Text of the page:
Home > Prophecy, Random thoughts, Theology > Prophecy is tough! Harold Camping finally repents and apologizes

Prophecy is tough! Harold Camping finally repents and apologizes

Well, you have to at least give the guy credit for (finally) owning up to his mistakes. I really thought he was going to hold fast to his false convictions until the end…

http://www.christianpost.com/news/family-radio-founder-harold-camping-repents-apologizes-for-false-teachings-59819/

If there’s one thing I’ve noticed when studying prophecy, it’s that coming to any certain conclusions is tough. I guess that’s how God constructed it so that while watchful believers would see prophecies come true and believe more firmly, the rest of world would not deliberately try to thwart His plans. Believers should also continue to live dutifully in this world (see 1 Thessalonians 4:11-12) and not sit around counting down or anything…as tempting as that can be. As long as God is our primary purpose in life, we aren’t called to stand on rooftops holding up signs reading: “Come take us away, Jesus!”

We are to study these things and prepare spiritually (and perhaps take some practical measures as well), but we are not to date-set or tell people precisely how things will come to pass. For instance, we may know that there will soon be one world currency, utilized through the “mark of the beast,” but we shouldn’t boldly proclaim the nitty-gritty details. We don’t know if it will be a “666” blazoned across people’s foreheads (most assuredly not) or some microchip implanted in people’s hands. It could be something else that we don’t know of yet. Speculating is fine as long as we don’t push one possible way as the only way.

The ultimate example of prophetic difficulties, of course, is Jesus Christ himself. He was prophesied numerous times in the Old Testament, and the Jewish people thought they had a firm grasp of what to expect. For instance, the Jews were sure that the Son of Man coming on the clouds to reign in Daniel 7:13-14 showed their Messiah as an all-powerful ruler on earth. The 12 disciples themselves thought they were following this very man who would rise to the very top and stay there forever.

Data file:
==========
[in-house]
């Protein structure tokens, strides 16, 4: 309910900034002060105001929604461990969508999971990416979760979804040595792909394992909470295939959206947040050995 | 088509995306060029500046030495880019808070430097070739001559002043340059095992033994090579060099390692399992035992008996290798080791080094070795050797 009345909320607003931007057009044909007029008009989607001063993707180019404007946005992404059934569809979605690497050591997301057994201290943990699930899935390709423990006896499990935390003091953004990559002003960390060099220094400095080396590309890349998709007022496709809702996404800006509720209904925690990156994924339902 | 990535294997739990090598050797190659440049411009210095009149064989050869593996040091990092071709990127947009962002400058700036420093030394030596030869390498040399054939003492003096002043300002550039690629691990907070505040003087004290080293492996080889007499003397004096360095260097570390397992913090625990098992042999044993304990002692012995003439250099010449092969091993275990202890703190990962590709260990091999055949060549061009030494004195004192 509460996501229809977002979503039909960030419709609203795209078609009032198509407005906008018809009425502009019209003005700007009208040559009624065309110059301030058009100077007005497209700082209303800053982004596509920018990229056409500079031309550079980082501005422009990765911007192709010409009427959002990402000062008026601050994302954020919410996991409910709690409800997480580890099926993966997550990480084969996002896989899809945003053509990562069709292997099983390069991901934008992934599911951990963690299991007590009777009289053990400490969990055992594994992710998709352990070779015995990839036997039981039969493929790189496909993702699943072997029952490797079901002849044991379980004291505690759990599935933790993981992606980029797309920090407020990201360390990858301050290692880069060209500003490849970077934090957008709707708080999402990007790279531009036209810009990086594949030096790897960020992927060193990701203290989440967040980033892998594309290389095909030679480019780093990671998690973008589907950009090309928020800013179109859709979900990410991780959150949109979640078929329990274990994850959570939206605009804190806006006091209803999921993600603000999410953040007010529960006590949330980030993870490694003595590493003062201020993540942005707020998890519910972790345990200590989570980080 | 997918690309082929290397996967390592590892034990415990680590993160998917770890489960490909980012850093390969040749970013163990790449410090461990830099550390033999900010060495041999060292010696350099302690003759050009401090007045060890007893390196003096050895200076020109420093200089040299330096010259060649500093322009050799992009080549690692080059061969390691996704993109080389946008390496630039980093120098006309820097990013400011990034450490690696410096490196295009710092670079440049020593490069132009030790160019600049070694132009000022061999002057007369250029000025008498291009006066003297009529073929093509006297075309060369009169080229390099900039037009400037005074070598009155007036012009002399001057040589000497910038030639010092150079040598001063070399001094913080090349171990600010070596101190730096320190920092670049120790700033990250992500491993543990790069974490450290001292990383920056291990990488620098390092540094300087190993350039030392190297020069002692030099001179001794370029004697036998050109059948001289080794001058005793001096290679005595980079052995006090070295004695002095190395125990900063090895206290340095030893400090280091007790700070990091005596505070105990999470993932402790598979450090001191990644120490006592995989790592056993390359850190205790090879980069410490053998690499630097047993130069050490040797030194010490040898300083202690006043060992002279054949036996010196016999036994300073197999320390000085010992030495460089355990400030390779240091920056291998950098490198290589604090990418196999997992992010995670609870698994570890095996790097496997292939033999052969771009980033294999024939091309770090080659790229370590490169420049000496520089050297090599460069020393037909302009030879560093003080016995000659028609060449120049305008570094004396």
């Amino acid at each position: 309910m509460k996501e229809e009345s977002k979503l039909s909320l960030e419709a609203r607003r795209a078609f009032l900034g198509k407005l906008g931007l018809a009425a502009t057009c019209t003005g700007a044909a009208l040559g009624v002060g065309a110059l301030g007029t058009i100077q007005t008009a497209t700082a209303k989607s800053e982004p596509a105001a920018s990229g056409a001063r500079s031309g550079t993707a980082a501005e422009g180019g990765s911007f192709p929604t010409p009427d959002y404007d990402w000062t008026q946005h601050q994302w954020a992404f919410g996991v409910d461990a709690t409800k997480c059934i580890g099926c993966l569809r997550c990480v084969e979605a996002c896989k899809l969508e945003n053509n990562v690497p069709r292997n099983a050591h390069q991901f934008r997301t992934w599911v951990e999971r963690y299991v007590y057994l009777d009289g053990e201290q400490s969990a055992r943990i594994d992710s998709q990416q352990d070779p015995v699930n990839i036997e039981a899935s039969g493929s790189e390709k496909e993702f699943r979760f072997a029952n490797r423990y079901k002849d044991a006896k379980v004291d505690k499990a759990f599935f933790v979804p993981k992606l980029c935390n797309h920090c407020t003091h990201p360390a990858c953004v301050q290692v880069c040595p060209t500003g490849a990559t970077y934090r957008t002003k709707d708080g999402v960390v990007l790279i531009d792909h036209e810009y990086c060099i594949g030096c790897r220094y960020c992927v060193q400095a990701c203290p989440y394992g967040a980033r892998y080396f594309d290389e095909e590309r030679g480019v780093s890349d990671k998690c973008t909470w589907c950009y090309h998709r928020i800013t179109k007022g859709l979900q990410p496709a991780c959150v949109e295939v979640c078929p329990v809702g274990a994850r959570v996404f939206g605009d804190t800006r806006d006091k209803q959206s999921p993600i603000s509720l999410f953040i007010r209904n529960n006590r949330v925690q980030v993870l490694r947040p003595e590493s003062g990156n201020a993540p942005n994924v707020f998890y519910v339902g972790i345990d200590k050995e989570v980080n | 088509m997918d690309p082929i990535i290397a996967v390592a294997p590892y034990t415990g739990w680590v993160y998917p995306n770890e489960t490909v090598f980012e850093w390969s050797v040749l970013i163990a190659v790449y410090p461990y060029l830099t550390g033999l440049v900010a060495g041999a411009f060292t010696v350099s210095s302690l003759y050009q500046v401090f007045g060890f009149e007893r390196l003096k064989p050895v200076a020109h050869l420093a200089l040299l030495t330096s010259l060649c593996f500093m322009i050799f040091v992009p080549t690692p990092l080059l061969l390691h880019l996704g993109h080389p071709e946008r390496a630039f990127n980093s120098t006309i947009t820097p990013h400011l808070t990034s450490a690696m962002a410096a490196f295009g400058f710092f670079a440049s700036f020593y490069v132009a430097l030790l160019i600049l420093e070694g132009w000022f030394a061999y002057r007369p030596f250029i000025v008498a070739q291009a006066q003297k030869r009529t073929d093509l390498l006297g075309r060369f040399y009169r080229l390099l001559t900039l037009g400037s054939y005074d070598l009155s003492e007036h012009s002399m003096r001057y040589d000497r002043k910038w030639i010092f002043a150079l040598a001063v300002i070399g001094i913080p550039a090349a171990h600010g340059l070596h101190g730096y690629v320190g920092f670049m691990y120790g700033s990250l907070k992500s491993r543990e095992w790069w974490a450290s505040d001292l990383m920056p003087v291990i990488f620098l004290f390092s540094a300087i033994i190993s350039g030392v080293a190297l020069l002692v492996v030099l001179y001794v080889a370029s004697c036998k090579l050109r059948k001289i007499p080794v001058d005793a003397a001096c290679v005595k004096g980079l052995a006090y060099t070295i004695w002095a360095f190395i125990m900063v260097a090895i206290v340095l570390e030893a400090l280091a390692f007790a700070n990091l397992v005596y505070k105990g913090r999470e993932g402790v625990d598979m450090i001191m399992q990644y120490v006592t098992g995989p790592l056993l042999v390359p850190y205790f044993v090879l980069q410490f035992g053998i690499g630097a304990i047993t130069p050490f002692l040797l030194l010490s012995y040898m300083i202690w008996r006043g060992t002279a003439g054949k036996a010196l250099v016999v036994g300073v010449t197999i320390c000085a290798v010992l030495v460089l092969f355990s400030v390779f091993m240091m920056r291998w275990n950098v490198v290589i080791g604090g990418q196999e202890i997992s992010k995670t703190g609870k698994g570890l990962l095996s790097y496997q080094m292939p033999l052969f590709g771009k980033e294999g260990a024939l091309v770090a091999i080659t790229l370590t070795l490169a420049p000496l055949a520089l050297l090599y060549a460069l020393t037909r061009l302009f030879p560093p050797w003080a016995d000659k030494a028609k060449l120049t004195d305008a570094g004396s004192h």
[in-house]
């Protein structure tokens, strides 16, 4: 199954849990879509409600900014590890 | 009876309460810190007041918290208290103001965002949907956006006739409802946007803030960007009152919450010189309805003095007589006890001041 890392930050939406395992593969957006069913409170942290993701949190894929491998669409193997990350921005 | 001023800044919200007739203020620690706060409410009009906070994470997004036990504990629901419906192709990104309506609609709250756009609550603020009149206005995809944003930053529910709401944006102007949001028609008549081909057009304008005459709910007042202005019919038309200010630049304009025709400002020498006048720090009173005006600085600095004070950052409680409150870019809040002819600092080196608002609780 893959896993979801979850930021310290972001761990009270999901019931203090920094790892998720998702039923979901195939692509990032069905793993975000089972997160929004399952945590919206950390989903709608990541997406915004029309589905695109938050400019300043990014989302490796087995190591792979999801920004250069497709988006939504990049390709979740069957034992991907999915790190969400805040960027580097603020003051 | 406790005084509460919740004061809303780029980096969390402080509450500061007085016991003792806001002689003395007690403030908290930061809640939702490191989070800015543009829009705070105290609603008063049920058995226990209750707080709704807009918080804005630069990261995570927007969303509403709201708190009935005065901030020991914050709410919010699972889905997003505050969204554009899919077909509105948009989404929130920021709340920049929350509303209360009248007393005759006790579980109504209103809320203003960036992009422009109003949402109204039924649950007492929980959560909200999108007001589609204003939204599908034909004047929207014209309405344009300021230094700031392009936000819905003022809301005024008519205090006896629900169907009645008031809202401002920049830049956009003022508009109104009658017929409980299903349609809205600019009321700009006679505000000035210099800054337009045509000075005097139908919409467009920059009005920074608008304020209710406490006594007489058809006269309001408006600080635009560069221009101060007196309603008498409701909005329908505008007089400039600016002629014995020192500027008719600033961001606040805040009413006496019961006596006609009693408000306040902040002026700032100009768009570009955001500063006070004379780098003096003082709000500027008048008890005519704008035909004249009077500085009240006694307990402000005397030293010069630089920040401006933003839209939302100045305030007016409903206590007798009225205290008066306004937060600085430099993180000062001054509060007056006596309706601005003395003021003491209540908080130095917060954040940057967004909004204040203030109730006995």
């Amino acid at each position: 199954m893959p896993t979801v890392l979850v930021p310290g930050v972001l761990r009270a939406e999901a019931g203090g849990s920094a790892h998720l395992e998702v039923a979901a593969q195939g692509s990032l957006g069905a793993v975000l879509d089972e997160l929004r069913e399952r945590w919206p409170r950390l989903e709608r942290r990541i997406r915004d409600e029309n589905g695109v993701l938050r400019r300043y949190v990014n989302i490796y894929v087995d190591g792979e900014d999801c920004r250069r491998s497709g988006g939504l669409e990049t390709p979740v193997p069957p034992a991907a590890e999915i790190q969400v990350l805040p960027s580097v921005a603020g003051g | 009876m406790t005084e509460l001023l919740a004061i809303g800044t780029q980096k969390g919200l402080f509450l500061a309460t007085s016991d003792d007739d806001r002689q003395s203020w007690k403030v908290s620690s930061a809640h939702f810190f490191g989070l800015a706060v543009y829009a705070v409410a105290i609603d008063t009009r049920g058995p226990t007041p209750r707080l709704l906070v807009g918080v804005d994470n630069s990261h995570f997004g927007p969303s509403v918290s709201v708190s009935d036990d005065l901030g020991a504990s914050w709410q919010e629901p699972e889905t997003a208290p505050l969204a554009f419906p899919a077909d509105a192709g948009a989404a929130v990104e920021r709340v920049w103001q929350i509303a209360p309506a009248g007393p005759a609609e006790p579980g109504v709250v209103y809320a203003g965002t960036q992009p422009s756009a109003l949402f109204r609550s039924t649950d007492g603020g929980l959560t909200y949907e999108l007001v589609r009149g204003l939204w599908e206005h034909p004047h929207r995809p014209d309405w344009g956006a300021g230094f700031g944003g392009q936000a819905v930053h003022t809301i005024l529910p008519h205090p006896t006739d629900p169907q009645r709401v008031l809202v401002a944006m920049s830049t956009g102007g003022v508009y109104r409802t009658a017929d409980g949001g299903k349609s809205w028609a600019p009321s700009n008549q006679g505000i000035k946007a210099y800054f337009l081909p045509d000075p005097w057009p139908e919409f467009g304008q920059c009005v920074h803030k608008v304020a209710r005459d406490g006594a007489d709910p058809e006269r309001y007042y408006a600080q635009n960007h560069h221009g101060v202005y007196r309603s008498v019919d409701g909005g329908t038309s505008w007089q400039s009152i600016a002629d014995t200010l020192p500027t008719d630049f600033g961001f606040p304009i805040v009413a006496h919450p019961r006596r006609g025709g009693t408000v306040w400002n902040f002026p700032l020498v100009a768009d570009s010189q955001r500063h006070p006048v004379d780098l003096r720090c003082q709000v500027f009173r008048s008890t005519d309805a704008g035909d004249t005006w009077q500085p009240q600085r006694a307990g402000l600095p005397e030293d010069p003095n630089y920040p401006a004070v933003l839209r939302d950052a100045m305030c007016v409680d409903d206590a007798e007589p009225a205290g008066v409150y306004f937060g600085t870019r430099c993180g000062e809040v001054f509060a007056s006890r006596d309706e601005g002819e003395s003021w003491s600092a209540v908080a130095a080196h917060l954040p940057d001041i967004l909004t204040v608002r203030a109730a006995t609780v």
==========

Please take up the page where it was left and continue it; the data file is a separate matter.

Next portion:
They were right…more or less. Jesus is certainly that “Son of Man” in Daniel 7. However, there was a wrinkle that no one really expected. They didn’t expect that Jesus would first be the suffering servant depicted in the Old Testament—see, for example, Isaiah 53 (they used to think that servant was symbolic for Israel, which actually doesn’t make a lot of sense if you read it with our present knowledge). So when Jesus was crucified and killed, the disciples were shocked and in disarray. They were so sure that Jesus would be a conquering hero, not a slain lamb. Only after seeing Jesus risen, post-crucifixion, did the disciples finally get it: Jesus would return as ruler of the world at his SECOND coming, after Daniel’s 70th prophetic week (see Daniel 9:24-27). Some of Jesus’ teachings, such as Matthew 24, only came into focus after the disciple’s shifted their expectations and were able to mold their ideas to the truth. Atheists, on the other hand, seem to fix their truths firm, and if something doesn’t conform to their thinking (or immediately “make sense”), they throw it out…but I digress. 

I think a lot of present-day prophecy is like this. We come to conclusions, only to realize after the fact that there is something we didn’t take into consideration: an extra wrinkle or layer beyond the surface…

Don’t get me wrong, some signs are pretty blatant. While we need to be careful to avoid jumping to hasty conclusions—which I have admittedly done in the past somewhat—that doesn’t mean we should stop being watchful. Please don’t take the opposite extreme of living your life as the world does, thinking that nothing can be known or expected (see 1 Thessalonians 5:4-6). Take in what you hear with a grain of salt. Use discernment and prayerfully consider things. Sometimes our best efforts may not be good enough, but hopefully we’ll at least come close.

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